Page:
It works either way. That was my original point. If you want a fold you can map an accumulating function over a sequence and then query the state it's built. If you want a map, you can fold a constructor over the sequence with an element-transforming filter.

### nope

This requires a specific sequential semantics and can expose implementation details that may change. So, you may get a non-deterministic or even a partial fold, but not a reliable left/right fold.

### To gather or not.

Greg's answer is more comprehensive, but I would add: a map is a set of independent computations. A fold is a gather operation (also called a reduce), so the computations are not fully independent and can be arranged into O(log n) levels of dependencies.

### APL has had fold and map since early 60s

APL has / (reduce or insert or fold) and ¨ (each or map). It also provides \ (scan):

      ×/⍳10
3628800

×\⍳10
1 2 6 24 120 720 5040 40320 362880 3628800

-\⍳10
1 ¯1 2 ¯2 3 ¯3 4 ¯4 5 ¯5


### Alternatives to explicit indicies?

I think where we have matrixes and multi-dimensional constructs, explicit indexes are easier to deal with.

What do you think about things like regions in ZPL?

### Looks interesting

I think divide and conquer is a good basic implementation strategy. If you could implement a matrix multiply for a 2x2 matrix and then recursively call for each quarter then you would have a naturally cache oblivious algorithms which would be great. You still have the problem of accessing the cells in the 2x2 matrix though.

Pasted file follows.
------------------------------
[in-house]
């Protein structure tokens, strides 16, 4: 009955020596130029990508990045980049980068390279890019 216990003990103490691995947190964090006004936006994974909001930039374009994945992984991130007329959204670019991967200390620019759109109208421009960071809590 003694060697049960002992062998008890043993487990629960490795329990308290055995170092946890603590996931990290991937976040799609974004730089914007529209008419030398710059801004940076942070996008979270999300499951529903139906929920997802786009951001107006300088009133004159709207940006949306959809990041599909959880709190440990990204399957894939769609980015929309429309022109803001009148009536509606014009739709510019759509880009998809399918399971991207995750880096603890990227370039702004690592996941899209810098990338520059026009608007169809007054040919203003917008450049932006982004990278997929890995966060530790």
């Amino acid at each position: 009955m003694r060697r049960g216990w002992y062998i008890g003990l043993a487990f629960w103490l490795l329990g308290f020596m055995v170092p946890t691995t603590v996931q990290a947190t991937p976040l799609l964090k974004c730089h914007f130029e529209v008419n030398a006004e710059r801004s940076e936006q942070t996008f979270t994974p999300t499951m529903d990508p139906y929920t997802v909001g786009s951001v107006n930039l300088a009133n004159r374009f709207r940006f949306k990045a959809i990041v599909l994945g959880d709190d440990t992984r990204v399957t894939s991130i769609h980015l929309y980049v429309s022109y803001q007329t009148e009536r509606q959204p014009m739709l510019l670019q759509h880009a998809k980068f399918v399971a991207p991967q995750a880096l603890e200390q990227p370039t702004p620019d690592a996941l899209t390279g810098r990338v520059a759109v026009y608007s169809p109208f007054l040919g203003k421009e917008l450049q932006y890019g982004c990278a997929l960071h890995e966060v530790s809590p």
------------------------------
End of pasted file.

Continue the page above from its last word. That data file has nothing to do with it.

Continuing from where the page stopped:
Regions are the higher dimensional equivalent of 'zip' type functional strategies, where you manipulate the indexes rather than the data. I think you definitely can program in this style, but it seems harder as it is one more step away from the concrete.

I think concrete is easier than abstract, and that the taller an abstraction hierarchy is, the harder it is for people to use.

An example I saw the other day was reversing a list in place. You take the list indexes as a region. You split the region in half, and then zip the two halves together. You then take pairs from the region and swap the values in the cells. To me it seemed a lot simpler to work with two indexes incrementing and decrementing them and swapping the values that way.

### PDF lacks Pictures

Anyone else with this problem?

deleted

### Fixed.

Thanks for pointing that out, I fixed that bad link (it turned out to be a missing "http://").

### For some context, see past

For some context, see past posts on the STEPS program.

### Ok

A part of the answer to reducing code size could be in fancy high-level DSL-s, but how much can we get from it at all? The idea is that to do something useful with some language, it has to have some level of complexity. And more complexity implies larger code size. Also, The more we want to embrace with a DSL, the more complexity it gets. I think we can get a somewhat smaller code size with DSL-s, but how much?

Some other part of the answer could lie in well designed libraries meant for reuse. Imagine a program for "buy a bread" task. You could end up with thousands rules that drive a robot to a store and back. But a lot of tasks share some amount of rules, so there is a space for reduction. Having a good general rules background, one could write a code for "buy a bread" in ten lines.